Behind our house was a yard that was a source of embarresment for many years. With the worst landscaping plans possible, the previous owner put a huge rectangular pool smack in the middle of the 1/2 acre space. What more could he do wrong? How about an enormous cement patio around the pool, angled at the front end so it looks like a large battle ship. Still not convinced of the ugly factor? Add a brick patio on the back of the house shaped like the United States of America. Yup, it really looks just like that. There's a big round area for Texas, a jutting side for California, a lip around the Bilco basement door that makes a perfect Maine and a path to the cabana for Florida. To keep it all in perspective, the battleship concrete patio is sailing right into the Gulf of Mexico. Now use a brick that's not frost proof so it shatters and chips like crazy and surround the pool with a white chainlink fence and you might get the picture.

Last year was a huge milestone around here. With the larger part of the yard now fenced in, we finally cut the white chainlink fence out. The back half of the pool has a new huge bed that's walled with wall stone, complete with huge flat stone steps.

An old seedling bed behind the pool has been turned into an amazing semi-formal herb garden. The walkway covered with crushed shells collected from our beaches looks like fallen petals from flowering trees.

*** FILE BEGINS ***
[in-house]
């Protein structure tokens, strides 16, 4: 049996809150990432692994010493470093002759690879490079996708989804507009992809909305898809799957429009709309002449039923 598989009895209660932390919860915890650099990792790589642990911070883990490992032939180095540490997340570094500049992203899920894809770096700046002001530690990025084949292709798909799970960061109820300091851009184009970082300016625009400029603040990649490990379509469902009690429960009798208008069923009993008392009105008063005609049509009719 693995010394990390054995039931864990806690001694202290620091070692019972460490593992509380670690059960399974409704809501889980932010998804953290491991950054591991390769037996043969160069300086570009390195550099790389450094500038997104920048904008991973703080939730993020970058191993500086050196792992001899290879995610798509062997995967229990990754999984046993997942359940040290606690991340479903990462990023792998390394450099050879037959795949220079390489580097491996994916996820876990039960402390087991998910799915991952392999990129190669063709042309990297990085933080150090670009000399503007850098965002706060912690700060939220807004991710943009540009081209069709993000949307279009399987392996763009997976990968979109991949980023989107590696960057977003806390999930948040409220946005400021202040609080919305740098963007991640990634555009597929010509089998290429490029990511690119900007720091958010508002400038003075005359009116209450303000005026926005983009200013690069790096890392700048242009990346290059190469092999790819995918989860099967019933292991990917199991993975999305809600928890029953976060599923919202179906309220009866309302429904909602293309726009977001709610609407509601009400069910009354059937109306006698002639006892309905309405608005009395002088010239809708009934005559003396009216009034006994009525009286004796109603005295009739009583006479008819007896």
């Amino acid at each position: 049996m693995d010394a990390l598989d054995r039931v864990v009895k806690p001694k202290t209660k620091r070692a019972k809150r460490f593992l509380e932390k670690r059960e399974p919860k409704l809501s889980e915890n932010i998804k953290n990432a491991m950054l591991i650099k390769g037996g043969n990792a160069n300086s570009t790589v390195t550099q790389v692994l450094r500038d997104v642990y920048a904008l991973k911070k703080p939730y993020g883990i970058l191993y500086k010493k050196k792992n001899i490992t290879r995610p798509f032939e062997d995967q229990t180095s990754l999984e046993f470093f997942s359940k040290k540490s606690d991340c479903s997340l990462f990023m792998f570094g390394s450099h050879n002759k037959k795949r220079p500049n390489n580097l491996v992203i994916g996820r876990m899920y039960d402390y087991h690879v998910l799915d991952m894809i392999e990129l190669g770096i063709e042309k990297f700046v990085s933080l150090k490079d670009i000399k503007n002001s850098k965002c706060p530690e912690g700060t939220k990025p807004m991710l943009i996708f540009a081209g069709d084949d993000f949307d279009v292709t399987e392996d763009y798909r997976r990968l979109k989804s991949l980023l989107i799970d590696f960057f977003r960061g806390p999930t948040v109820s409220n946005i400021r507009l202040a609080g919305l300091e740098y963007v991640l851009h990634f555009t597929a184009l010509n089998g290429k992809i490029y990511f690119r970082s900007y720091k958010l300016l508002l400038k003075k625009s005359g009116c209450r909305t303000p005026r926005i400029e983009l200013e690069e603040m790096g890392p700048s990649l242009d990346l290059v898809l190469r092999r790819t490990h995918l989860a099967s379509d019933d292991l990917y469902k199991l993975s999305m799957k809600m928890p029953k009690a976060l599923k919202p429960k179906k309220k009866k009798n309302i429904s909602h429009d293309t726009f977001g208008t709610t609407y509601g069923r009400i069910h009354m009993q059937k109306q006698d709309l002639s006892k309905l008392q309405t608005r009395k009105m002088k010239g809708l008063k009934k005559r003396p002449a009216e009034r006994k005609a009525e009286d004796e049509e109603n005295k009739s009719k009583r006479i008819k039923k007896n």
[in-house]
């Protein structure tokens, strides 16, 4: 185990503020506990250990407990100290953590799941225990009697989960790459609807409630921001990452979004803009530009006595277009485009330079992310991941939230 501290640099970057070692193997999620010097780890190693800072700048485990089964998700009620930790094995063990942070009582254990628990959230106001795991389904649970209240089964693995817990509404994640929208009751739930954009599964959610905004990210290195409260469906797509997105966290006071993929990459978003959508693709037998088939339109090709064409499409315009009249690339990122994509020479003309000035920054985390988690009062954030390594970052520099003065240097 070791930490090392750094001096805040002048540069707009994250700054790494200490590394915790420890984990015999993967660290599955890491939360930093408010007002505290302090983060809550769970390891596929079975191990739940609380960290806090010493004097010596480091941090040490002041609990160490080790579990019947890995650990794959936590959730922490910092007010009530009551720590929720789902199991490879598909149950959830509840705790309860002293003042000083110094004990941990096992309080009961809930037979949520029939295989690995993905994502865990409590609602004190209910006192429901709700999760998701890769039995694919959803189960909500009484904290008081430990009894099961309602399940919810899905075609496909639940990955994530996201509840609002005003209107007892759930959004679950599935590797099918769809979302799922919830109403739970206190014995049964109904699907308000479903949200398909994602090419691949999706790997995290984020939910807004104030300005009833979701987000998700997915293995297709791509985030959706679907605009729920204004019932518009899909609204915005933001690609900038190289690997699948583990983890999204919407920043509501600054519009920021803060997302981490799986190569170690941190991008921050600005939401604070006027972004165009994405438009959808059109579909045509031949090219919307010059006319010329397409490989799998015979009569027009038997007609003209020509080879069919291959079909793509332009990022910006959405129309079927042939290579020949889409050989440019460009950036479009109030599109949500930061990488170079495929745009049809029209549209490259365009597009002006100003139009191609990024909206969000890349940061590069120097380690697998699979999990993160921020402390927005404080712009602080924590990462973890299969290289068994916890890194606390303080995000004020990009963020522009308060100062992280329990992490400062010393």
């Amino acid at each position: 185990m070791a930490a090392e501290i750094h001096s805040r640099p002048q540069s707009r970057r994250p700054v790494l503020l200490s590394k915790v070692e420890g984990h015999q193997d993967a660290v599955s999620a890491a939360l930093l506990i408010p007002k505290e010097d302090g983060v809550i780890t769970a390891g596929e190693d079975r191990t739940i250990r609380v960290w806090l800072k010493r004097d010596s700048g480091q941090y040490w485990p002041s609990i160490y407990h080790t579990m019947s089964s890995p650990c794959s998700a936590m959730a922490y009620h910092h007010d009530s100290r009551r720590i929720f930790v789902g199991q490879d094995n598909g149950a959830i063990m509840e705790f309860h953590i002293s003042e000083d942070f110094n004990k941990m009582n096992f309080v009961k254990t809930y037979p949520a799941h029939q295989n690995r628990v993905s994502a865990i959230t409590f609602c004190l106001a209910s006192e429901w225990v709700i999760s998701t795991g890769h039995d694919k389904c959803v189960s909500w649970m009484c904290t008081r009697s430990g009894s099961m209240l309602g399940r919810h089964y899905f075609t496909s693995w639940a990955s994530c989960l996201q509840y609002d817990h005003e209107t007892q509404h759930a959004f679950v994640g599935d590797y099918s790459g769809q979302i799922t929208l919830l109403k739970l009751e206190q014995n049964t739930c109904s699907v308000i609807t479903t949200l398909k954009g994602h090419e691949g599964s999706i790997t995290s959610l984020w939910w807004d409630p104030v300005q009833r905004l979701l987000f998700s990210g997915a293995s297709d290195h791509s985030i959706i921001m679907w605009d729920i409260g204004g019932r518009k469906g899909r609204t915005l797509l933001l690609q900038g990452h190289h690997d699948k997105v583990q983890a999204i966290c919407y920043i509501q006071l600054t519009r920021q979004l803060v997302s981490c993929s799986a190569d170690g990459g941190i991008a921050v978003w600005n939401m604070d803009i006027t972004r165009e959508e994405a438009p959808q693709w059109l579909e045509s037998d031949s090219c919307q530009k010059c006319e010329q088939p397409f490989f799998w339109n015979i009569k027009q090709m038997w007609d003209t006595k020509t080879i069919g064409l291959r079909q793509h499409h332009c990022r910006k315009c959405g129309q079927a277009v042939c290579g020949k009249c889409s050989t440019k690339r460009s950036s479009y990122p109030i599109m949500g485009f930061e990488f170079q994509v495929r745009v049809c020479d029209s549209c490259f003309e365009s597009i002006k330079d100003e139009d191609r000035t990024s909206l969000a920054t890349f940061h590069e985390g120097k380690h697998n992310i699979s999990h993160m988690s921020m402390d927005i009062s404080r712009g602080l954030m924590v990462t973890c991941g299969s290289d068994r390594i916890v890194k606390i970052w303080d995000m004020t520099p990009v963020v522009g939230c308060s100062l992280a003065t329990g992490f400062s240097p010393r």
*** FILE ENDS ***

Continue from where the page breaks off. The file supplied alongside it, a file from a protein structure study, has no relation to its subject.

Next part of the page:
The compost heap was disguised with pier pilings that a local person was having ripped out of their new yard. They became the basis for a sweeping semi shade garden that is not dry but can actually be kept moist! The new plant material I can collect for there is mind boggling.

With hopes and dreams of adding another rock garden at the front end of the pool this spring, the urge to get out there and dig is almost unbearable. Yet, the snow is still on the ground and the ten day forecast doesn't have temperatures rising out of the 40's. So dreaming is still the only way to garden and writing here will hopefully be another.

The urge has actually become too stong, boots and a warm jacket are beckoning. Just imagine what might be waiting for me out there. Snowdrops, buds on the Hellebores, the intoxicating smell of the Witch Hazel, the call of the birds returning from South.... till later,


susana said...

You are a wonderful writer, evoking the real passion in my soul also, connecting with the dirt, the plants, the physical sensations and sensual delight,with the passing of time and seasons, our lives. Thank-you!

Carolyn allen said...

Hi Melanie, best wishes on your forays into gardening. I remember my first home with a garden and sympathize with your flat land, low bushes and challenges with soil planning, etc. I now keep a website with a growing collection of articles to explore outdoor living, nature and gardening. It's at
Best wishes with your new blog...and let's trade stories!
Carolyn Allen
Backyard Nature

Diane said...

Good luck with your garden and the new blog. As the gardener of another flat ex-potato field of 1.3 acre, I will be reading along with great interest.

Silvianne said...

I just came across a great gardening website called*. Not only does it feature articles for the gardening enthusiast, but has become a great gardening book
resource for me in my landscaping effort. The webmaster of this site has recently added a book section that seemed to expand everytime I go there.
What I like about it is that I get instant access to the book and don't have to wait for the book(s) to arrive which of course saves me shipping charges.... in some cases. Great idea. I love it. You must check it out today. Let me know what you think.